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3.93  ·  Rating Details ·  217 Ratings  ·  9 Reviews
A good story can take a child on a voyage into the imagination and change a life forever. Hear the tale of Rumplestiltskin as read by Kathleen Turner. Music is by Tangerine Dream.
Hardcover, 40 pages
Published January 1st 2005 by Spotlight (MN) (first published September 1st 1993)
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Rabbit Ears Productions is widely known for their celebrity narrated stories. The production also many stories that were highlights of the 1990s. “Rumpelstiltskin” is a popular story from Rabbit Ears “We All Have Tales” series and is greatly enhanced by Kathleen Turner’s narration, Tangerine Dream’s haunting music and Peter Sis’s delicate drawings.

Kathleen Turner’s narration is extremely brilliant as she uses a somewhat menacing voice foreshadowing Rumpelstiltskin’s ulterior motives. Also, Turn
Feb 04, 2013 L13_brian_mihovilovich rated it really liked it
Shelves: traditional-lit
This is a very dark adaptation of Rumpelstiltskin. In this book both the king and Rumpelstiltskin are portrayed as dark and devilish beings. The king threatens the young woman life as well as Rumpelstiltskin's fascination with the then young queens child. In this story it is the queen herself who hears Rumpelstiltskin say his own name in the forest. Once she says it, he spins and twirls himself into the earth and is never herd from again. The illustrations definitely go along with the story, ...more
May 11, 2013 Heidi rated it really liked it  ·  review of another edition
Peter Sis's illustrations make this traditional version of Rumpelstiltskin more enjoyable than others. His characters are almost graphic; their features are simple and bold. These characters contrast with more textured settings and rounded settings, producing an effect that is like folk art, but with an almost abstract treatment of negative space. The illustrations alternate between close-up views of characters (which often hint at what is to come in the story), and wide landscapes. This version ...more
May 11, 2013 L12_tomj rated it really liked it  ·  review of another edition
The miller's daughter has a problem; the local Highness has an itch for more gold for his coffers, and the miller's daughter can spin straw into gold. What's a miller to do but acquiesce to this powerful noble, and require his duaghter to perform miracles from her spinning wheel. If she doesn't spin all this straw into gold by morning his Highness has proclaimed- "Else you will die!" She is now bolted in her room full of straw and expected thanks to her father to do the impossible. Crying, ...more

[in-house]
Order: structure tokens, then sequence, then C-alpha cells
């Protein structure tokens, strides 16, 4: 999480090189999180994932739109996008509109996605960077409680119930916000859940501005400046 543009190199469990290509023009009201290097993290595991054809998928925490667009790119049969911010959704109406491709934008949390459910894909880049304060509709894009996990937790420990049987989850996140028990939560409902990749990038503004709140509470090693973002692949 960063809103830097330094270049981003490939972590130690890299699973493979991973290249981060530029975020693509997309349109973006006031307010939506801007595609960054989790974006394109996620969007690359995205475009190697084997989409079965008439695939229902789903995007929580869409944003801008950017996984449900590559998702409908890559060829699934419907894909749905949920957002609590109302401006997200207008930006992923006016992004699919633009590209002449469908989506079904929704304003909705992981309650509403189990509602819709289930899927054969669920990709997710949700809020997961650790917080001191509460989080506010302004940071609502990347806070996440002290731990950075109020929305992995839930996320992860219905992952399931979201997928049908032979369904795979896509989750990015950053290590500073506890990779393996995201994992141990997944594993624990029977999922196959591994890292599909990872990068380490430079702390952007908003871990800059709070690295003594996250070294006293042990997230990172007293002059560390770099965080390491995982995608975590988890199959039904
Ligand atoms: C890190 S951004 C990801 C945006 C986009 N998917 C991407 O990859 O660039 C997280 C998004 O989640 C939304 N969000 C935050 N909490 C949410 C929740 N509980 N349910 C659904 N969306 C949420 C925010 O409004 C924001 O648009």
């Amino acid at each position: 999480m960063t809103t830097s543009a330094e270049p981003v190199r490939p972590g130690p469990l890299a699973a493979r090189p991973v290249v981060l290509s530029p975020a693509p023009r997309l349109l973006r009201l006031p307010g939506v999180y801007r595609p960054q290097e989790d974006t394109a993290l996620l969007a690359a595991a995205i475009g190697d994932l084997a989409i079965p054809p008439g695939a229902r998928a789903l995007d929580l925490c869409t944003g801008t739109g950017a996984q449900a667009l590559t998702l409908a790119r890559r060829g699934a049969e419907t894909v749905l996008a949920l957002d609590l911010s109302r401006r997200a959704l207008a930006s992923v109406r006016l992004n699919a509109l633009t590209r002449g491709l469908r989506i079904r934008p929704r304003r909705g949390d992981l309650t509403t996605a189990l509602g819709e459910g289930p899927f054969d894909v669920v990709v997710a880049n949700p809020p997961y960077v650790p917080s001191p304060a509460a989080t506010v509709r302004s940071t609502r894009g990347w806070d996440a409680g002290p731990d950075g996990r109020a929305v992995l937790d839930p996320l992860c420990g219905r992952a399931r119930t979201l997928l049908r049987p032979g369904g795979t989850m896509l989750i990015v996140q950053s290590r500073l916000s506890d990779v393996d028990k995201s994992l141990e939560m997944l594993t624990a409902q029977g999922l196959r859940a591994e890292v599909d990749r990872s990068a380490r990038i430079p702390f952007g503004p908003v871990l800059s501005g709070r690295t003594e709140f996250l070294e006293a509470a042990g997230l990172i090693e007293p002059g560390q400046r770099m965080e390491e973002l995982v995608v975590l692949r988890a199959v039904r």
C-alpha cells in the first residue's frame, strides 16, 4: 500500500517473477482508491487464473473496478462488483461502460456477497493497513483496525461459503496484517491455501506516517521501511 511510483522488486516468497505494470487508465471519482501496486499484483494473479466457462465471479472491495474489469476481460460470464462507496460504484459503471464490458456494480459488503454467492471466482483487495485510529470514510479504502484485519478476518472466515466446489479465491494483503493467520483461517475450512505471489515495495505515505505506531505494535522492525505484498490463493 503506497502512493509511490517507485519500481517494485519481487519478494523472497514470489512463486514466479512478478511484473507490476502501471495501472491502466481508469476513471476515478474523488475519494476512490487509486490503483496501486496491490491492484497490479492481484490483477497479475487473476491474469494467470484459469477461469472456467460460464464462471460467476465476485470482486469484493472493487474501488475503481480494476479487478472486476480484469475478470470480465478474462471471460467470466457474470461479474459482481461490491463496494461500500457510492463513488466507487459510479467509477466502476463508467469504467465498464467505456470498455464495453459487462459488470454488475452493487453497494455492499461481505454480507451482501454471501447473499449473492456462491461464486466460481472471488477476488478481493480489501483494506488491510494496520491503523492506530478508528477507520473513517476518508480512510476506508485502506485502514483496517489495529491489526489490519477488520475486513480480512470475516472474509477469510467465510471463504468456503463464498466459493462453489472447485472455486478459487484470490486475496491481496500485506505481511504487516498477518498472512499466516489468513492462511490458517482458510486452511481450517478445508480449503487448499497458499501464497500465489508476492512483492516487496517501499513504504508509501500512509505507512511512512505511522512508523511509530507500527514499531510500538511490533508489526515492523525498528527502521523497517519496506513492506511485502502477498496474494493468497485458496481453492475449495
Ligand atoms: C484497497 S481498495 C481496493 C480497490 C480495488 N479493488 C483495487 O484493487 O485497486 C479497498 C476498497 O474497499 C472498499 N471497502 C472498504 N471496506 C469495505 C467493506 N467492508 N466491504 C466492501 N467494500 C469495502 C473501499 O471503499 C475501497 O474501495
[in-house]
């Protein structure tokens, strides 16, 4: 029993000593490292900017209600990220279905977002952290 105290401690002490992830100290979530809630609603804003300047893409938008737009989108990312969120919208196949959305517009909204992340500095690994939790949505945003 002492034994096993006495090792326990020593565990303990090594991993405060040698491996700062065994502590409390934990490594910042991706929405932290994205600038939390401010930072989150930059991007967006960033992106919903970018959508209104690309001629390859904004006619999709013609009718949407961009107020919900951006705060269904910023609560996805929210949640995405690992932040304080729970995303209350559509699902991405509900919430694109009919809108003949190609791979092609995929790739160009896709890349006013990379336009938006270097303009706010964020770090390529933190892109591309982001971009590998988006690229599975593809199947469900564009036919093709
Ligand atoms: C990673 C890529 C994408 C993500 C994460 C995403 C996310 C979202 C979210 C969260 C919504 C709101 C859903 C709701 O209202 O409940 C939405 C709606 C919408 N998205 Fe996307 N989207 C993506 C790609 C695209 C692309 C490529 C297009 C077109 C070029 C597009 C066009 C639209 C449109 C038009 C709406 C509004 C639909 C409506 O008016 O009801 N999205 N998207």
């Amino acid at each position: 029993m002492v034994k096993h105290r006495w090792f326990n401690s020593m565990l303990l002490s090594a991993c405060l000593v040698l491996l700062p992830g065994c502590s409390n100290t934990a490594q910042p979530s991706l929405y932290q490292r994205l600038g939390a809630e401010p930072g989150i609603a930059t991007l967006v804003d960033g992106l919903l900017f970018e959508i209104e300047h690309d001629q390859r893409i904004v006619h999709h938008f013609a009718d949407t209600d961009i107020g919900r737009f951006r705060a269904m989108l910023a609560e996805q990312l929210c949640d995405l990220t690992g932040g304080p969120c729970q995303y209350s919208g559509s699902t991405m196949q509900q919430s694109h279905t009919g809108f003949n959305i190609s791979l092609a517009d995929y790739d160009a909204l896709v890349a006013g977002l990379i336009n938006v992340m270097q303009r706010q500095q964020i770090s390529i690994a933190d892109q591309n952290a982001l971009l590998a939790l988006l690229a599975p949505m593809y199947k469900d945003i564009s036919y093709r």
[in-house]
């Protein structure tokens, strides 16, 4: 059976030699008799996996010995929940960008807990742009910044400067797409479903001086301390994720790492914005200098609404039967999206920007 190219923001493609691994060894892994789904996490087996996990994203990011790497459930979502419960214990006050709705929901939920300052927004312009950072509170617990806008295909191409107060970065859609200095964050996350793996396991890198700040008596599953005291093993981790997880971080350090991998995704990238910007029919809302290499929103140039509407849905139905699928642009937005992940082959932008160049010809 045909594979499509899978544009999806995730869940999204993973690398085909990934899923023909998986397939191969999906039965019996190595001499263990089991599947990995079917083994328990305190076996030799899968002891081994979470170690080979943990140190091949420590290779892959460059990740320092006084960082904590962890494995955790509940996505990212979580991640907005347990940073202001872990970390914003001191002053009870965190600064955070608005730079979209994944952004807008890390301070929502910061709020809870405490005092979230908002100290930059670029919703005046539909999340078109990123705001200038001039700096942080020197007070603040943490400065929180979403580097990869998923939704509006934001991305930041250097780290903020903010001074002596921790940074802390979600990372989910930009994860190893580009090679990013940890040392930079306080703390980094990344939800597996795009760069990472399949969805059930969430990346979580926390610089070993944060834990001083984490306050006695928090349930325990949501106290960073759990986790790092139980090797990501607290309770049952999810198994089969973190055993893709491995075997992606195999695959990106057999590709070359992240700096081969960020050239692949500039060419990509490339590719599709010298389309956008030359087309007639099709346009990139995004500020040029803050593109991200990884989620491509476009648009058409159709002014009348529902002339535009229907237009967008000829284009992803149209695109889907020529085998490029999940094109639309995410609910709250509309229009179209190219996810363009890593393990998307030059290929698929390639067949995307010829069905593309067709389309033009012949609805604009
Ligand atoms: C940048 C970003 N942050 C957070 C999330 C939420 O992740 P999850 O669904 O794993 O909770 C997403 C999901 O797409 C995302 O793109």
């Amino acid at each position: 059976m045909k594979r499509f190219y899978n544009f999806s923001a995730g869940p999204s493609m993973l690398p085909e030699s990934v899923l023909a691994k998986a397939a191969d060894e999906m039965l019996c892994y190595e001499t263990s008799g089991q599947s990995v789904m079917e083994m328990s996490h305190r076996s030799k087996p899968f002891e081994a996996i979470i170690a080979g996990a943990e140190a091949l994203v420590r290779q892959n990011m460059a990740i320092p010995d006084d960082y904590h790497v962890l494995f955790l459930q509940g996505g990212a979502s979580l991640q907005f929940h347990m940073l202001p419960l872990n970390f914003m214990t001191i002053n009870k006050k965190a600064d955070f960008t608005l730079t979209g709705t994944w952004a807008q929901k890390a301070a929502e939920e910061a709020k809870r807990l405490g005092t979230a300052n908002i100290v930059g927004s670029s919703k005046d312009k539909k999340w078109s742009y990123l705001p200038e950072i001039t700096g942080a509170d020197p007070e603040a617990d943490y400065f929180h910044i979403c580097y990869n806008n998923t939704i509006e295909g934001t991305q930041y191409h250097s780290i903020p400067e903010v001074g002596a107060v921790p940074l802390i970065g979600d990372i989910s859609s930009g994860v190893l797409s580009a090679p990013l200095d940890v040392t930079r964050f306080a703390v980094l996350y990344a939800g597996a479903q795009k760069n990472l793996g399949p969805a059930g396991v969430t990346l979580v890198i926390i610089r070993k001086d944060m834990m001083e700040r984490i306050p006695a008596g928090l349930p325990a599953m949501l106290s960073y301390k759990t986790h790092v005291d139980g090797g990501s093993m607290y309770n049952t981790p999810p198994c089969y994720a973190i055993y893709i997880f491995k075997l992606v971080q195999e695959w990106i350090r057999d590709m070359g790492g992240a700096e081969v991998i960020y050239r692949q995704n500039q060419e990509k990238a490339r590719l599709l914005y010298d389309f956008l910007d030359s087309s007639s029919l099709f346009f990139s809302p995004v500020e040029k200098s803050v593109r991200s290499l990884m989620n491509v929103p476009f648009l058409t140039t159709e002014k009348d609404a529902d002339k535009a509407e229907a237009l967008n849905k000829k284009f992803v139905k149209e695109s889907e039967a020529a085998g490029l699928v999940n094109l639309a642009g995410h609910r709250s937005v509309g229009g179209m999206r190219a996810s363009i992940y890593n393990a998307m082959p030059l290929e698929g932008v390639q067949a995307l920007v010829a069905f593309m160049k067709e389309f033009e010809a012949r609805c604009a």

Abby Huhe
Rumplestiltskin is the story of a little man who helps a desperate girl spin straw into gold. He does this many times over in payment. He takes her necklace and ring and then wants her first born child. She is married to the king and has a child. Rumple comes to take the child unless she can guess his name
Brittany Cullen
This was an interesting twist to the folktale. I haven't really read this before but I did not think it was like this. The mistress goes to the queen and this little man comes down and helps her turn straw into gold. Till one day he wants her child and she is married to the king now, but she figures out his name and gets to keep her child and the little man disappears. This could demonstrate to keep trying and not to give up so that you can win and be happy and not to let people scare you, also ...more
Ashley Lahr
This book is about a poor Miller for sometimes he would meet the King in passing. One day he told a small lie. This lie led his daughter to be locked in a stone room to turn straw into gold. The King kept getting greedy and wanting more gold. However the young daughter was not able to do this but a little ugly man showed up to do this for her but only for a price. Soon she had nothing left so she promised her first born child. The day came and the ugly man showed up. He gave her 3 days to guess ...more
May 15, 2008 Maggie rated it liked it
CIP: "A strange little man helps the miller's daughter spin straw into gold for the king on the condition that she will give him her first-born child."

Maggie: This classic tale is brought to life once again with the addition of Peter Sis' enchanting illustrations. This somewhat cautionary tale of greed is relatively tame compared to other adaptations, but still best reserved for readers and listeners age 6 to 8.

no reviews found for this adaptation
Kevin Evans
Nov 29, 2011 Kevin Evans rated it liked it
Shelves: greed, fairy-tales
This is my FAVORITE character ever. I have been watching once upon a time, and he is on there too. This a great way to show kids that greed is not always a good thing. You can want other things, but do not try to go for it all. This is a great edition too, it is located at the new albany public library.
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Wrote juvenile fiction with fiancée Brigid Clark. Also writes both fiction and non-fiction as Christopher Noël.

See also: Christopher Noël.
More about Chris Noël...

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